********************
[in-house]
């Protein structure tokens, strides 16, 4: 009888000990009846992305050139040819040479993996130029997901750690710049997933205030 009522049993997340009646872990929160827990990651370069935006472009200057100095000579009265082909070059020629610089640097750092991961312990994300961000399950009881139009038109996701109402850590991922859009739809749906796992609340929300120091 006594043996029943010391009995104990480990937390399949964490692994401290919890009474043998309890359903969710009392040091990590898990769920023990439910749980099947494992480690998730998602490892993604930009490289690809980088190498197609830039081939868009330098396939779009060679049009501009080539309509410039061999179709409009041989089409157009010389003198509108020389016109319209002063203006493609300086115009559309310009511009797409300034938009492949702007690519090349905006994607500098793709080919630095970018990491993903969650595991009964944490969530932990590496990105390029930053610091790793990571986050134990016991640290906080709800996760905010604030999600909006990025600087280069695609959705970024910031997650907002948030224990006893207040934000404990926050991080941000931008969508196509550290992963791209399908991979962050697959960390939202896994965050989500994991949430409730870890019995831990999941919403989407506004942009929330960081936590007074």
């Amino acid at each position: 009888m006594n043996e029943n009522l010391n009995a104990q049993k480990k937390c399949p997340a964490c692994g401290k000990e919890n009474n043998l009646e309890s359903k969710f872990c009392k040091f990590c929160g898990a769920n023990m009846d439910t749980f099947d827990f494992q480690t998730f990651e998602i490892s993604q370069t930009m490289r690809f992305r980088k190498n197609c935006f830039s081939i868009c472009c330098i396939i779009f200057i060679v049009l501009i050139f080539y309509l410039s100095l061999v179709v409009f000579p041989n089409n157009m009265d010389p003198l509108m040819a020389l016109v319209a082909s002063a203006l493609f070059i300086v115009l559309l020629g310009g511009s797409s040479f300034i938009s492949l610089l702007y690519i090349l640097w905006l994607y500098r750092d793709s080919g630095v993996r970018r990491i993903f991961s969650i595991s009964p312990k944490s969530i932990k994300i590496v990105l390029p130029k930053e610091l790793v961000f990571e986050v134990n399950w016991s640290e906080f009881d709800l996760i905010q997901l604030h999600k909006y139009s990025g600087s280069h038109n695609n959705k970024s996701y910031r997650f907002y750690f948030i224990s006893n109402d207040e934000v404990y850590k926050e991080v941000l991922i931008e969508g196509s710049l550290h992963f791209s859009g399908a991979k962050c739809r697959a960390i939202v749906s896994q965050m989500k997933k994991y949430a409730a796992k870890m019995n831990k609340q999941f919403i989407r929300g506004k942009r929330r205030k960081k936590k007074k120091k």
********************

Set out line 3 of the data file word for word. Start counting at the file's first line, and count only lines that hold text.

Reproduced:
């Amino acid at each position: 009888m006594n043996e029943n009522l010391n009995a104990q049993k480990k937390c399949p997340a964490c692994g401290k000990e919890n009474n043998l009646e309890s359903k969710f872990c009392k040091f990590c929160g898990a769920n023990m009846d439910t749980f099947d827990f494992q480690t998730f990651e998602i490892s993604q370069t930009m490289r690809f992305r980088k190498n197609c935006f830039s081939i868009c472009c330098i396939i779009f200057i060679v049009l501009i050139f080539y309509l410039s100095l061999v179709v409009f000579p041989n089409n157009m009265d010389p003198l509108m040819a020389l016109v319209a082909s002063a203006l493609f070059i300086v115009l559309l020629g310009g511009s797409s040479f300034i938009s492949l610089l702007y690519i090349l640097w905006l994607y500098r750092d793709s080919g630095v993996r970018r990491i993903f991961s969650i595991s009964p312990k944490s969530i932990k994300i590496v990105l390029p130029k930053e610091l790793v961000f990571e986050v134990n399950w016991s640290e906080f009881d709800l996760i905010q997901l604030h999600k909006y139009s990025g600087s280069h038109n695609n959705k970024s996701y910031r997650f907002y750690f948030i224990s006893n109402d207040e934000v404990y850590k926050e991080v941000l991922i931008e969508g196509s710049l550290h992963f791209s859009g399908a991979k962050c739809r697959a960390i939202v749906s896994q965050m989500k997933k994991y949430a409730a796992k870890m019995n831990k609340q999941f919403i989407r929300g506004k942009r929330r205030k960081k936590k007074k120091k």